Isabel Gomez, General Manager for IBM Global Technology Services in the Middle East and Africa

Isabel Gomez has been on quite a journey. Having joined the industry in Spain in 2004, she moved to Prague in 2012, then Istanbul in 2013, and is now based in Dubai. She describes the journey as a “wave of opportunities” that she took up one by one, leading her to where she is today. Working in the Middle East was never part of her plan, and even the fact that she works in the professional services industry is, she says, “a little bit of destiny”.

But while the wave itself may be powered by destiny, Gomez’s success in riding it, by her own admission, owes a lot more to self-determination: Yes, there have been people who have helped along the way, but Gomez is under no illusion about her role in shaping her own story: “I have had a wonderful mentor in my career, and she helped me a lot in my growth… But in the end, I do believe the opportunity itself is shaped more by hard work than luck. You’re offered an opportunity because someone thinks you’re ready to take it, whether or not you take opportunities depends on you.”

I do believe the opportunity itself is shaped more by hard work than luck.”

Getting to that point can be hard for women in the professional services industry. As a woman, a mother, the different business and social customs in the countries she has worked in may have presented a number of challenges. Gomez states that when you demonstrate the value that you are delivering to the business, you earn respect, and the barriers disappear. “I always received a lot of support from my clients, colleagues and my biggest treasure—my family.”

It almost certainly helps that Gomez is as self-aware and confident as she is. Asked whether she’s ever felt like she had to adjust or change her persona or style to be taken seriously as a woman in this industry, she answers quickly: “No, I believe every human being has their own values, and this is their charisma, and I think this is our biggest asset.If you want me to be another person, I can’t because I am Isabel. I have my own style. I am emotional. I enjoy happiness, I live a life as me.”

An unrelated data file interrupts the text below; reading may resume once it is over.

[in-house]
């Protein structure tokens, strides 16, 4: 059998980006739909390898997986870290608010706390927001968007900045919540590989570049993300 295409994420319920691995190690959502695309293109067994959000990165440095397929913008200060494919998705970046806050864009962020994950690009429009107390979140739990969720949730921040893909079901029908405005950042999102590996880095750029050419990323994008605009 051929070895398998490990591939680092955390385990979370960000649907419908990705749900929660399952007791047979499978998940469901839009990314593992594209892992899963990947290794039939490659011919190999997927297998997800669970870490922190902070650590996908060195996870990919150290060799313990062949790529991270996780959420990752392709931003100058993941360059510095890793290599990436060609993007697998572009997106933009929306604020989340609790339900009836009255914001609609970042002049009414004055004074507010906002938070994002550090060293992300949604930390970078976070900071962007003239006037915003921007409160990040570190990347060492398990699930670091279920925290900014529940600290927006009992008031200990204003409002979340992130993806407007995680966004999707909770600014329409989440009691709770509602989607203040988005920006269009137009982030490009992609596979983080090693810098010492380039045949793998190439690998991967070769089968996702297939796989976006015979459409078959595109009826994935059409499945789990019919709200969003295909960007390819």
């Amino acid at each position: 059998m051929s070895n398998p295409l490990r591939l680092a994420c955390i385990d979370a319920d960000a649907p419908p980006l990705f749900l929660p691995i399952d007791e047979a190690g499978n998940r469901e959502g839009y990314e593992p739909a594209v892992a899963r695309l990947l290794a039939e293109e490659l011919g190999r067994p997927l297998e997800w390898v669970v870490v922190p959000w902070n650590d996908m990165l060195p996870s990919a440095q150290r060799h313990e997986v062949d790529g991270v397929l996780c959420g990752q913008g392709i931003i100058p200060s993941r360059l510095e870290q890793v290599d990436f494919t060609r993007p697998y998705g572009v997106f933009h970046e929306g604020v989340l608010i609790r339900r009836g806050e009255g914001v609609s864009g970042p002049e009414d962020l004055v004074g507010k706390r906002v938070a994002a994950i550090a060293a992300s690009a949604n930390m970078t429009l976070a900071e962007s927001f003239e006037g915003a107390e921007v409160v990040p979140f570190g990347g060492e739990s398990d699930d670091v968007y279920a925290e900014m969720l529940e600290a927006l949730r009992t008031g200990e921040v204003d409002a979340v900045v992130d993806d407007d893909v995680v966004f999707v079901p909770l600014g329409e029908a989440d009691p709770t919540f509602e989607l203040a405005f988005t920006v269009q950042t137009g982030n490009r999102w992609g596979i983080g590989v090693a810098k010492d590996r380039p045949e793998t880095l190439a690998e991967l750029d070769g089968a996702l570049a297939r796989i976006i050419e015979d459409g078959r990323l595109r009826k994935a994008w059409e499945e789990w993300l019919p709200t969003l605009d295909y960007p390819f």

Choose your path, and whatever you choose, be happy.

That honesty also comes through in the way Gomez speaks about what she sees as the myth of having it all as a working mother: “If you want to be a perfect mother, and when I say a perfect mother, I mean that you do all the activities that your kid requires of you, a perfect wife, a perfect worker, it is impossible.” Gomez sees this as an issue that both men and women face, though she admits that it’s a greater challenge for women, for whom, she says, there is no one-size-fits-all solution. Ultimately, it all comes down to “making choices that are right for you, and you alone, rather than looking for answers elsewhere.”

Gomez also raises an important point for work-life balance. In her eyes, it’s all a personal choice and nobody has the right to judge: “I believe that the work-life balance works differently for everyone, so you have to find your own. If you ask if I attend all the school activities of my sons, no. If you think it is a problem for me or for them, it is not. What matters is the quality time that you spend together.”

It’s a message that she is keen to pass on to other women: Reflecting on her career so far, Gomez says the best moments have always been about the people she’s worked with and mentored as opposed her professional achievements. She particularly enjoys mentoring and developing women, and tries to lead them towards new opportunities, while reminding them: “You can never be a superwoman. Superwomen only exist in the movies.”

According to Gomez, some of the barriers that stand in the way of progress for women are constructed by women themselves. They trap themselves by trying to achieve the impossible, and then plunge into self-blame when they cannot live up to those expectations. “We want to be perfect but it is almost impossible. Be happy with what you are and make it work for you, not for anyone else, only for you.”

Asked about whether she has any advice to junior professional women in this industry, Gomez says that she doesn’t believe in role models. She adds “Every woman creates their own career path. Know what you want. Whatever you decide will be good for you. I always tell my young women mentees: ‘Choose your path, and whatever you choose, be happy.’” She might reject the idea of herself as a role model; she might reject the idea of role models altogether. But Gomez is a true inspiration.